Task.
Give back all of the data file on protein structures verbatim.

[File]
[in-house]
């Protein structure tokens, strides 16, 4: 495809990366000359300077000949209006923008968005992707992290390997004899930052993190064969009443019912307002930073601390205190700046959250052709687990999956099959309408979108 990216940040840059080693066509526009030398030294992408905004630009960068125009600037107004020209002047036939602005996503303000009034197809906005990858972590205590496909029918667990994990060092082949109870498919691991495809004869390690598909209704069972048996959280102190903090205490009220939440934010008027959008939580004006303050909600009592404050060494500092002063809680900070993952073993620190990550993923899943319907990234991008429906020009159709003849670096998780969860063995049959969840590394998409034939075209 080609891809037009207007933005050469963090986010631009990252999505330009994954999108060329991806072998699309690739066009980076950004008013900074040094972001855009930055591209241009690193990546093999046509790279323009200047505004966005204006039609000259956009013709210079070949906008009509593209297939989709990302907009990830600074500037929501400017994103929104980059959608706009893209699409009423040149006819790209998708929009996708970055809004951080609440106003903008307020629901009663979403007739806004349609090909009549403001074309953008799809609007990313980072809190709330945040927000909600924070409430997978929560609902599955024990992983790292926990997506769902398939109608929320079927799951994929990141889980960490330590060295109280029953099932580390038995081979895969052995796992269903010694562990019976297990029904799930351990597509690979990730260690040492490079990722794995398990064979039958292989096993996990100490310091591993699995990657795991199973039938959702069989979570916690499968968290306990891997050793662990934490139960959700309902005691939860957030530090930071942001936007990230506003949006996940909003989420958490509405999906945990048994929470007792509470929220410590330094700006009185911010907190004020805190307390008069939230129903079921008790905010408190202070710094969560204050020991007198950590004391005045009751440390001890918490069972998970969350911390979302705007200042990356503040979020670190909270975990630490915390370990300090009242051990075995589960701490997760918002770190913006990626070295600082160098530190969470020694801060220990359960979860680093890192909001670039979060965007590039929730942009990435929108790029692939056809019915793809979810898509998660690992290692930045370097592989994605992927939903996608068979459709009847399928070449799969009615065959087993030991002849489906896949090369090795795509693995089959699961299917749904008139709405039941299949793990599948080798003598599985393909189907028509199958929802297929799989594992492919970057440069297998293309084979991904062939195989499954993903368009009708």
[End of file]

[in-house]
């Protein structure tokens, strides 16, 4: 495809990366000359300077000949209006923008968005992707992290390997004899930052993190064969009443019912307002930073601390205190700046959250052709687990999956099959309408979108 990216940040840059080693066509526009030398030294992408905004630009960068125009600037107004020209002047036939602005996503303000009034197809906005990858972590205590496909029918667990994990060092082949109870498919691991495809004869390690598909209704069972048996959280102190903090205490009220939440934010008027959008939580004006303050909600009592404050060494500092002063809680900070993952073993620190990550993923899943319907990234991008429906020009159709003849670096998780969860063995049959969840590394998409034939075209 080609891809037009207007933005050469963090986010631009990252999505330009994954999108060329991806072998699309690739066009980076950004008013900074040094972001855009930055591209241009690193990546093999046509790279323009200047505004966005204006039609000259956009013709210079070949906008009509593209297939989709990302907009990830600074500037929501400017994103929104980059959608706009893209699409009423040149006819790209998708929009996708970055809004951080609440106003903008307020629901009663979403007739806004349609090909009549403001074309953008799809609007990313980072809190709330945040927000909600924070409430997978929560609902599955024990992983790292926990997506769902398939109608929320079927799951994929990141889980960490330590060295109280029953099932580390038995081979895969052995796992269903010694562990019976297990029904799930351990597509690979990730260690040492490079990722794995398990064979039958292989096993996990100490310091591993699995990657795991199973039938959702069989979570916690499968968290306990891997050793662990934490139960959700309902005691939860957030530090930071942001936007990230506003949006996940909003989420958490509405999906945990048994929470007792509470929220410590330094700006009185911010907190004020805190307390008069939230129903079921008790905010408190202070710094969560204050020991007198950590004391005045009751440390001890918490069972998970969350911390979302705007200042990356503040979020670190909270975990630490915390370990300090009242051990075995589960701490997760918002770190913006990626070295600082160098530190969470020694801060220990359960979860680093890192909001670039979060965007590039929730942009990435929108790029692939056809019915793809979810898509998660690992290692930045370097592989994605992927939903996608068979459709009847399928070449799969009615065959087993030991002849489906896949090369090795795509693995089959699961299917749904008139709405039941299949793990599948080798003598599985393909189907028509199958929802297929799989594992492919970057440069297998293309084979991904062939195989499954993903368009009708």